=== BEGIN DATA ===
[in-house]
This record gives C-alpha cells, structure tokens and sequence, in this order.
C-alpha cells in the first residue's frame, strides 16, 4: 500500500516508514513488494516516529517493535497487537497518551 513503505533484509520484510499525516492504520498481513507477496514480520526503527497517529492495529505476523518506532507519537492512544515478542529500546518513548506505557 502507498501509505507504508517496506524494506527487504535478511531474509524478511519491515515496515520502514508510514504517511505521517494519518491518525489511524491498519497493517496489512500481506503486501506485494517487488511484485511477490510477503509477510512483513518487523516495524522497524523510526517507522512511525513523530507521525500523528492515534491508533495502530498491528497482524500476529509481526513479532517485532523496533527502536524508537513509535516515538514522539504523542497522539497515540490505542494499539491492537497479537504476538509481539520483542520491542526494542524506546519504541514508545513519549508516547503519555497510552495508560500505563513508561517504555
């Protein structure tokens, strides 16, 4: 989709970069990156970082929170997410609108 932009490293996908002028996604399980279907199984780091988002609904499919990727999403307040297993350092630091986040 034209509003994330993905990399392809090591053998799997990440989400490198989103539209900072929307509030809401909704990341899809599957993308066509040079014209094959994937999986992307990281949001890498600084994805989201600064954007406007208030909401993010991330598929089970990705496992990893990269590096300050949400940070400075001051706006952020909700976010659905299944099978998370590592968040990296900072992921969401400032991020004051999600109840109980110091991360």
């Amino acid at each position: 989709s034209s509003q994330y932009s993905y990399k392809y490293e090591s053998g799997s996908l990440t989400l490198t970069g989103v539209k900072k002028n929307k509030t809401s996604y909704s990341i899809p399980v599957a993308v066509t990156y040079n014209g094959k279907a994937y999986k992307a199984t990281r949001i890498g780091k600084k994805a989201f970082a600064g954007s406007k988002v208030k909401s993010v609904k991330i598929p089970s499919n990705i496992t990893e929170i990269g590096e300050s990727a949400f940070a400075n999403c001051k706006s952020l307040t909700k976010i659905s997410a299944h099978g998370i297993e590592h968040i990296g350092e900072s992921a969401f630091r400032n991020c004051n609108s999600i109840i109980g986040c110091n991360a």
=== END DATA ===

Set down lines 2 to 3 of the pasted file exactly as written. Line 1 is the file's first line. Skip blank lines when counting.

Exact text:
This record gives C-alpha cells, structure tokens and sequence, in this order.
C-alpha cells in the first residue's frame, strides 16, 4: 500500500516508514513488494516516529517493535497487537497518551 513503505533484509520484510499525516492504520498481513507477496514480520526503527497517529492495529505476523518506532507519537492512544515478542529500546518513548506505557 502507498501509505507504508517496506524494506527487504535478511531474509524478511519491515515496515520502514508510514504517511505521517494519518491518525489511524491498519497493517496489512500481506503486501506485494517487488511484485511477490510477503509477510512483513518487523516495524522497524523510526517507522512511525513523530507521525500523528492515534491508533495502530498491528497482524500476529509481526513479532517485532523496533527502536524508537513509535516515538514522539504523542497522539497515540490505542494499539491492537497479537504476538509481539520483542520491542526494542524506546519504541514508545513519549508516547503519555497510552495508560500505563513508561517504555